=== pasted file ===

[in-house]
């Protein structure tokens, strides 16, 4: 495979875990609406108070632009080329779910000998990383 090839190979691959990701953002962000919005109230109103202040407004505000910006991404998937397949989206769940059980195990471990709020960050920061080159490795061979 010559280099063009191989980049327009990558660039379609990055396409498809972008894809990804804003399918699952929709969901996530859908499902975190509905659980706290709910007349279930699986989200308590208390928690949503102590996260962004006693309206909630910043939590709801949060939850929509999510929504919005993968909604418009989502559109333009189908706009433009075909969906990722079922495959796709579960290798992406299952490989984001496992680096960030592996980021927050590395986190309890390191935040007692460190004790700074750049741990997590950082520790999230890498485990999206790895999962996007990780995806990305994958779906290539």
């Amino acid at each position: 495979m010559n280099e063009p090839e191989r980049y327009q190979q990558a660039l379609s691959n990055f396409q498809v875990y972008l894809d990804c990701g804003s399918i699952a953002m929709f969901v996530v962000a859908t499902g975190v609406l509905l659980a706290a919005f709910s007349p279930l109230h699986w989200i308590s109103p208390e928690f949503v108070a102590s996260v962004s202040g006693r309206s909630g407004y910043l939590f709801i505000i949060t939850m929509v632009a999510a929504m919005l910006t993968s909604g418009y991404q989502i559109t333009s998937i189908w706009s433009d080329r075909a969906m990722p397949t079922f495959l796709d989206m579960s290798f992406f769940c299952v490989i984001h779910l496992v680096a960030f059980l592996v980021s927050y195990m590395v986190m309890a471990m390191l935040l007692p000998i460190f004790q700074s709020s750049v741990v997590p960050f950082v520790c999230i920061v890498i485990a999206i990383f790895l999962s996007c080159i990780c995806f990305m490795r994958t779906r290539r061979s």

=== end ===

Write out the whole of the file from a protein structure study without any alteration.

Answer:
[in-house]
């Protein structure tokens, strides 16, 4: 495979875990609406108070632009080329779910000998990383 090839190979691959990701953002962000919005109230109103202040407004505000910006991404998937397949989206769940059980195990471990709020960050920061080159490795061979 010559280099063009191989980049327009990558660039379609990055396409498809972008894809990804804003399918699952929709969901996530859908499902975190509905659980706290709910007349279930699986989200308590208390928690949503102590996260962004006693309206909630910043939590709801949060939850929509999510929504919005993968909604418009989502559109333009189908706009433009075909969906990722079922495959796709579960290798992406299952490989984001496992680096960030592996980021927050590395986190309890390191935040007692460190004790700074750049741990997590950082520790999230890498485990999206790895999962996007990780995806990305994958779906290539």
């Amino acid at each position: 495979m010559n280099e063009p090839e191989r980049y327009q190979q990558a660039l379609s691959n990055f396409q498809v875990y972008l894809d990804c990701g804003s399918i699952a953002m929709f969901v996530v962000a859908t499902g975190v609406l509905l659980a706290a919005f709910s007349p279930l109230h699986w989200i308590s109103p208390e928690f949503v108070a102590s996260v962004s202040g006693r309206s909630g407004y910043l939590f709801i505000i949060t939850m929509v632009a999510a929504m919005l910006t993968s909604g418009y991404q989502i559109t333009s998937i189908w706009s433009d080329r075909a969906m990722p397949t079922f495959l796709d989206m579960s290798f992406f769940c299952v490989i984001h779910l496992v680096a960030f059980l592996v980021s927050y195990m590395v986190m309890a471990m390191l935040l007692p000998i460190f004790q700074s709020s750049v741990v997590p960050f950082v520790c999230i920061v890498i485990a999206i990383f790895l999962s996007c080159i990780c995806f990305m490795r994958t779906r290539r061979s």